Is Europe getting into a RUT again?

January 27, 2014 admin

Russia, Ukraine, Turkey. RUT. Europe’s eastern edge. I’ve switched the morning news on to hear that fears of a terrorist attack on the Sochi Winter Olympic Games in Russia are high, that a state of emergency may be declared in Ukraine, and that the Erdoğan government in Turkey continues to grapple with machinations surrounding whispers of a military coup, corruption at high levels and accusations of a tendency to autocracy and desecularization. Not bad for a Monday morning.

Europe’s eastern edge is a bit of a porous border. It’s part of the question of where does Europe stop and where does Asia start. Those three large countries have a long history of not being part of Europe or of only being part of Europe when it suits them. Or when it suits Europe. Expansion of the E.U. in recent times has largely been confined to the European mainland.

People-rich Turkey has sought to apply for E.U. membership but has been rebuffed, ostensibly on human rights grounds but the real reasons can be found in religious bigotry among Europe’s staunchly Catholic nations. Resource- and energy-rich Russia has been content, as a former superpower but still possessing nuclear weapons and still prepared to saber-rattle, to forge its own path to economic prosperity. And Ukraine — with many of the problems and issues of a classic emerging market such as political risk, rule of law and security of title for land and buildings — has been left to find its own way, knowing that Russia has a vested interest in what it does and an effective means — turning off the energy tap — of expressing its displeasure.

And so it is proving. Ukraine and the European Union had been getting closer together. Then the Russians, who seemingly still see anything east of the Oder-Neisse Line — the post–Second World War border between Poland and Germany — as their sphere of influence, put pressure on Ukraine’s government to halt the dalliance with the E.U. Ukraine’s people, apparently convinced that the road to prosperity was E.U. membership or at least closer ties with the E.U. — certainly not a tighter relationship with a Greater Russia — saw things differently. The people are expressing their views, and last week we had the first deaths in anti-government protests. As we have seen with the Arab Spring, it rarely goes well after that point.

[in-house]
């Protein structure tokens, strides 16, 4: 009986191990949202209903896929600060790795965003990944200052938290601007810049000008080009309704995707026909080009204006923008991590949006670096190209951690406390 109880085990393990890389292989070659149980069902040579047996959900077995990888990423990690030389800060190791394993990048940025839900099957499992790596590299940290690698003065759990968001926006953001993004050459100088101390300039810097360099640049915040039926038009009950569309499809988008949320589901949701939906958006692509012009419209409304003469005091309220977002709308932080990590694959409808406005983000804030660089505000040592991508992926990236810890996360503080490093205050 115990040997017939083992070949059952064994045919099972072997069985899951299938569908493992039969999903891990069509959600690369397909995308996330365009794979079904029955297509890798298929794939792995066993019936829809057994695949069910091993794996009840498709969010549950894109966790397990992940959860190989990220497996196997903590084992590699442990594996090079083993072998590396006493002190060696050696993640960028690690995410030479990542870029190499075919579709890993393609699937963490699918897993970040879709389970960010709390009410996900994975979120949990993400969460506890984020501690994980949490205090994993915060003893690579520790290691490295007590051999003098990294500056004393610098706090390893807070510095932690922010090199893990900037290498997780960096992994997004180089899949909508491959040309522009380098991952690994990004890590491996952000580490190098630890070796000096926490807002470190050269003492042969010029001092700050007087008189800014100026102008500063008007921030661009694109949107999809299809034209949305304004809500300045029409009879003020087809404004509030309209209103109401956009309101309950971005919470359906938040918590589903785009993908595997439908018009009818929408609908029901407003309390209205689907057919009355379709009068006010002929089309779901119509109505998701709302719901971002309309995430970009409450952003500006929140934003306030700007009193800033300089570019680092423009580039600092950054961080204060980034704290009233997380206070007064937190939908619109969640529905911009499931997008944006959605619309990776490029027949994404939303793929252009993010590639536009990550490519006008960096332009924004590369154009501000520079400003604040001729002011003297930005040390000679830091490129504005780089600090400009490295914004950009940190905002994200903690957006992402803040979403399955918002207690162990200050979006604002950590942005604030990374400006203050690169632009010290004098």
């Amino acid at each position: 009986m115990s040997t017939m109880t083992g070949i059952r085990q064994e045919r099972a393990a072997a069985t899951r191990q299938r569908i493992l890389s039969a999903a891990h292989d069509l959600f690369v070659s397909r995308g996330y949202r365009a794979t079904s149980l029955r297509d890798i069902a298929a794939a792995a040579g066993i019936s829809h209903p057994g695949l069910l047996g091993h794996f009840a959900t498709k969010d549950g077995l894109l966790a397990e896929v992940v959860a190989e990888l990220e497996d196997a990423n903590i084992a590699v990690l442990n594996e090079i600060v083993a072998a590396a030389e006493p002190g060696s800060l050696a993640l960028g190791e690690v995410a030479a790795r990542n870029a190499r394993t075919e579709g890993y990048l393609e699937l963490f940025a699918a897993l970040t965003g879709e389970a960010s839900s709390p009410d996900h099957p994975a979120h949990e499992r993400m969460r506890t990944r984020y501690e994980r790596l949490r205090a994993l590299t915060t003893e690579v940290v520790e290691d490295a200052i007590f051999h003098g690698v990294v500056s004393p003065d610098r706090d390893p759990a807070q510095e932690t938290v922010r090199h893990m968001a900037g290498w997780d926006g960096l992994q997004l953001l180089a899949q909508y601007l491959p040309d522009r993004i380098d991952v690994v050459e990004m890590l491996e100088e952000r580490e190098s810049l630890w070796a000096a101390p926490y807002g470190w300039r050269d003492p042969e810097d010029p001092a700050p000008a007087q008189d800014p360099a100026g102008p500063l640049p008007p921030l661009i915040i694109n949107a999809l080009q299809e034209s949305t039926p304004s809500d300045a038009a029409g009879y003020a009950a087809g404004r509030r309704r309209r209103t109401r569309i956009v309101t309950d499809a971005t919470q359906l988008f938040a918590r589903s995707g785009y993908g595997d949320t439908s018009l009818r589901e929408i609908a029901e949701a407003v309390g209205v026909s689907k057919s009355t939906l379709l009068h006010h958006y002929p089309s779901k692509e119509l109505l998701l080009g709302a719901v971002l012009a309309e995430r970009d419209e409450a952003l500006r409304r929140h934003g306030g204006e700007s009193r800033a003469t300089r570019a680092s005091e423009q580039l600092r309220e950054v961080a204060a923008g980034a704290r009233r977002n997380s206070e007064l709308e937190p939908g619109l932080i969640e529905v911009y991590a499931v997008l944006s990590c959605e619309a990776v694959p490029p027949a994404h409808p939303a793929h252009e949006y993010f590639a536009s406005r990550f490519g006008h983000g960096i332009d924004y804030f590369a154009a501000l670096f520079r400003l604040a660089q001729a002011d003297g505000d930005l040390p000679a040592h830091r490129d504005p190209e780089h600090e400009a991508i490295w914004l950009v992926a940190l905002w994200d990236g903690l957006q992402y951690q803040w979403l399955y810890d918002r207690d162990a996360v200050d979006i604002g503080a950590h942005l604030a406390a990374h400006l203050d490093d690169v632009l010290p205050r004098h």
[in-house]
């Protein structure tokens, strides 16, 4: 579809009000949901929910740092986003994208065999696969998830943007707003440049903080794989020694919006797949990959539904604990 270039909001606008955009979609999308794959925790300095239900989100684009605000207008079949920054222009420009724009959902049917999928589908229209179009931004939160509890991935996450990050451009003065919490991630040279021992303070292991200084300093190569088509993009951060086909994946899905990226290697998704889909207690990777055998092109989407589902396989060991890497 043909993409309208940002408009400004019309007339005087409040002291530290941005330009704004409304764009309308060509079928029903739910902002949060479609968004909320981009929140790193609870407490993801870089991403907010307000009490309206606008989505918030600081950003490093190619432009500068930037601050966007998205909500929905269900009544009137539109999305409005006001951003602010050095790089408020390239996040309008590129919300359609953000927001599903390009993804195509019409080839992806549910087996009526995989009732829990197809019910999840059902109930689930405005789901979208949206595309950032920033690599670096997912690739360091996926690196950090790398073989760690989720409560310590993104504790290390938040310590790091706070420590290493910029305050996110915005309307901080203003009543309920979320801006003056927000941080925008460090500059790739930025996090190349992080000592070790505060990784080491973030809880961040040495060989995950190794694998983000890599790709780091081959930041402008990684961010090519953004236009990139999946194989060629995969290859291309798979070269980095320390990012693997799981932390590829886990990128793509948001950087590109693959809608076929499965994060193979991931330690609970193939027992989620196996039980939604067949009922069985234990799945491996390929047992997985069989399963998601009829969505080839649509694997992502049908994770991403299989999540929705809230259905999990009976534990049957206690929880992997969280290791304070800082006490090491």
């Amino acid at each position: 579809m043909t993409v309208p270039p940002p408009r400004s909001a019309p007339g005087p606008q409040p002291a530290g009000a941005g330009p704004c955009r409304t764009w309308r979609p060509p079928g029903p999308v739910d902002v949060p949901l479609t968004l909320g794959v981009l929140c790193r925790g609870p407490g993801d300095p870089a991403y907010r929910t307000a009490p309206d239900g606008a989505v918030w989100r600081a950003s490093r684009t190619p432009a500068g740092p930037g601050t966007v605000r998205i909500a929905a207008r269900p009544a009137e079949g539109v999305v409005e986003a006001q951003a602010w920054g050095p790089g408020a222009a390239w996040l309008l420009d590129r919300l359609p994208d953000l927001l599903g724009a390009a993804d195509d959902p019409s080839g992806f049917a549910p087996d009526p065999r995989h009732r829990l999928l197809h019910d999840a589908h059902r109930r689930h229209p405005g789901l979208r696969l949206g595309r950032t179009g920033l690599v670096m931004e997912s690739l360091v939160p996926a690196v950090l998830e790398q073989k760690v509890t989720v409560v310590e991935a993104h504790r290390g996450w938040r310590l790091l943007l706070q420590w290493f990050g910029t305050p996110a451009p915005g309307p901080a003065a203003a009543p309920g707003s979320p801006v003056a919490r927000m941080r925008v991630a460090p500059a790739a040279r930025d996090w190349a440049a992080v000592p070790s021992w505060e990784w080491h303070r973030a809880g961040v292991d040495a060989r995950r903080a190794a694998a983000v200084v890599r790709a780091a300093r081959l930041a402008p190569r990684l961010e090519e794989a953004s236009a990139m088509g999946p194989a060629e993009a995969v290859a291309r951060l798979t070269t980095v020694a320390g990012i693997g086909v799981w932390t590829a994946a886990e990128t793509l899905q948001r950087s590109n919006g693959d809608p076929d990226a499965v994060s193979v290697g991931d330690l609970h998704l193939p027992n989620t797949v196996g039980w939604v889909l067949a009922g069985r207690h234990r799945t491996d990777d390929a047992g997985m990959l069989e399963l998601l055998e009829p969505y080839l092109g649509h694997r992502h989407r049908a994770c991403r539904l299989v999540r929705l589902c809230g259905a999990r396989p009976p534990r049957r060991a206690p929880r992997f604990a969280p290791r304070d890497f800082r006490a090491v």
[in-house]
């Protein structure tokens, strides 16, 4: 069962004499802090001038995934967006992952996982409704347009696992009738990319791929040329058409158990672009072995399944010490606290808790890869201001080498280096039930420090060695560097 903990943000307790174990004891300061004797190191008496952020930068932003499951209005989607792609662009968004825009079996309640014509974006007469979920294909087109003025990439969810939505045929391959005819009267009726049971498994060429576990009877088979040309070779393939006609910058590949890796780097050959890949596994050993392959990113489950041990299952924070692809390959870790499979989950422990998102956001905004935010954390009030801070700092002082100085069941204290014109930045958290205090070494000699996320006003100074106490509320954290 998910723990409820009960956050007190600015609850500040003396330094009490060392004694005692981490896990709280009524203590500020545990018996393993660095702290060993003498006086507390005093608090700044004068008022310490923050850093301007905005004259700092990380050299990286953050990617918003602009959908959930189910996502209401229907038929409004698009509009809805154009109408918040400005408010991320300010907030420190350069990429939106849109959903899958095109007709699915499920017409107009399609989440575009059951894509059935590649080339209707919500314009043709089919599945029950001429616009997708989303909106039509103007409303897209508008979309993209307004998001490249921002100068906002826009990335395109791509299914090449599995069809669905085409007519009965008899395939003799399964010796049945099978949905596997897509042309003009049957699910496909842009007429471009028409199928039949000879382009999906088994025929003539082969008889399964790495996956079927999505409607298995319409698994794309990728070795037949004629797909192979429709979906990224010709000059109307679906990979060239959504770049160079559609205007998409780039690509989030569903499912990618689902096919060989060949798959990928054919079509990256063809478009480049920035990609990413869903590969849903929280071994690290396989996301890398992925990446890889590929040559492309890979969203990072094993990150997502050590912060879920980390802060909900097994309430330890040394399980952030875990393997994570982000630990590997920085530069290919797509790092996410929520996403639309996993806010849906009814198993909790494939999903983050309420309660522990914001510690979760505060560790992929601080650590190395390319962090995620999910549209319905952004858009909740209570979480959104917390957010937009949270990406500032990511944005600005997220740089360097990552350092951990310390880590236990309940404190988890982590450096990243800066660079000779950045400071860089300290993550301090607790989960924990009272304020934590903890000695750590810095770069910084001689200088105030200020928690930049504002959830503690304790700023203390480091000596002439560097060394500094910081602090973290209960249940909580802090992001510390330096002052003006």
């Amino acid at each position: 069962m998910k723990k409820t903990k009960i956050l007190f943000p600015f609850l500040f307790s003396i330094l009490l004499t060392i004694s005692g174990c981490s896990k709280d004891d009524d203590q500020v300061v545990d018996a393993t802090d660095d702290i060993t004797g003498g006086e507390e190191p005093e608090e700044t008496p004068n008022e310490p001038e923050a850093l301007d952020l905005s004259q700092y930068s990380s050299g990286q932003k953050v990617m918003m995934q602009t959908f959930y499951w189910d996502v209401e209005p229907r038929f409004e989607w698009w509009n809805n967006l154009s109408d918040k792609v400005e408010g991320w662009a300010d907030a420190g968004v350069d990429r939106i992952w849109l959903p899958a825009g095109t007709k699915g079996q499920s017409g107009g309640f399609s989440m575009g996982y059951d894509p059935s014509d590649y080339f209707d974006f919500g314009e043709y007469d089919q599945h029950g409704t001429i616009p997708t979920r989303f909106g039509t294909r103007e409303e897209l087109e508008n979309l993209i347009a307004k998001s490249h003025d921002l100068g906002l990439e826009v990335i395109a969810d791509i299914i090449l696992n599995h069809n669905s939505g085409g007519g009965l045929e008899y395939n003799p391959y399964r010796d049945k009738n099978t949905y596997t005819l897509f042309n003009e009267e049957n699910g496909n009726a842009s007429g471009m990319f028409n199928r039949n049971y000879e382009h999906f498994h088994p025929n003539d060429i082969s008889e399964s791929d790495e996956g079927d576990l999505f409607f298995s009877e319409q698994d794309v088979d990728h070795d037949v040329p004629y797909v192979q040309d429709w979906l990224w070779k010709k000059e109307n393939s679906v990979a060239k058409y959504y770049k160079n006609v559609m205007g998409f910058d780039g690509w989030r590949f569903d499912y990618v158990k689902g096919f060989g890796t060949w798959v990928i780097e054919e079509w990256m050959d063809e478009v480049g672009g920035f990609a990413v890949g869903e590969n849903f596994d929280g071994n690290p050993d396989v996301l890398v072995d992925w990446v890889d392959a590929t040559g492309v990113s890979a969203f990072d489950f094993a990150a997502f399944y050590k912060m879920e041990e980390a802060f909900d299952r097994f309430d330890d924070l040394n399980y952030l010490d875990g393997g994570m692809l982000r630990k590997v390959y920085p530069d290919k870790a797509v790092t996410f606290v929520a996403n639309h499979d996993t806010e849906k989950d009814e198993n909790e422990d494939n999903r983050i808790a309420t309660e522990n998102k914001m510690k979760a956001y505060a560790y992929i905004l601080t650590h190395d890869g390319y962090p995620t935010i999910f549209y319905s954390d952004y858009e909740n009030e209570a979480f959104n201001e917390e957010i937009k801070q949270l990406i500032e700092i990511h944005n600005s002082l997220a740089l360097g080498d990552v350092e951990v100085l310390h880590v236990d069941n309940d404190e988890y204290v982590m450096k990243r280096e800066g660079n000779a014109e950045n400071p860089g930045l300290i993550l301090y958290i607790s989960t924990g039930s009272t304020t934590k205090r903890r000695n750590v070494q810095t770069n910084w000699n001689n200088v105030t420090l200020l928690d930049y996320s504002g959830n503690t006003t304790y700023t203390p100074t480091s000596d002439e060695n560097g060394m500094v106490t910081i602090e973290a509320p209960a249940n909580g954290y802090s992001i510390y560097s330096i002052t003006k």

Russia, which has put on a diplomatic charm offensive ahead of the Winter Olympic Games by releasing the Greenpeace Arctic protestors and the Pussy Riot prisoners, may revert to type once the Games are over. Turkey, which was ruled by the military as recently as the early 1980s and where the military still plays a powerful role, has to be careful. It has a young population that knows nothing of life under the generals and that has modern-living expectations that will be hard to dampen; the imposition of constraints on life to fit in with the Erdoğan government’s view of good Muslim behavior is unlikely to be tolerated for long, certainly in the major cities.

It’s 25 years this year since the Fall of the Berlin Wall and the opening of the Iron Curtain. It has been a golden period for European political, economic and social development. Is the east-west curtain closing again?

Does this matter for real estate? Of course it does. Global real estate investors have put considerable sums into development of modern office and retail assets, and the ancillary assets that go hand-in-hand. Russia and Turkey have been two of the real estate world’s success stories of the past 25 years. Investors will not want those assets put at risk.

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RichardFlemingRichard Fleming is editor of The Institutional Real Estate Letter – Europe.

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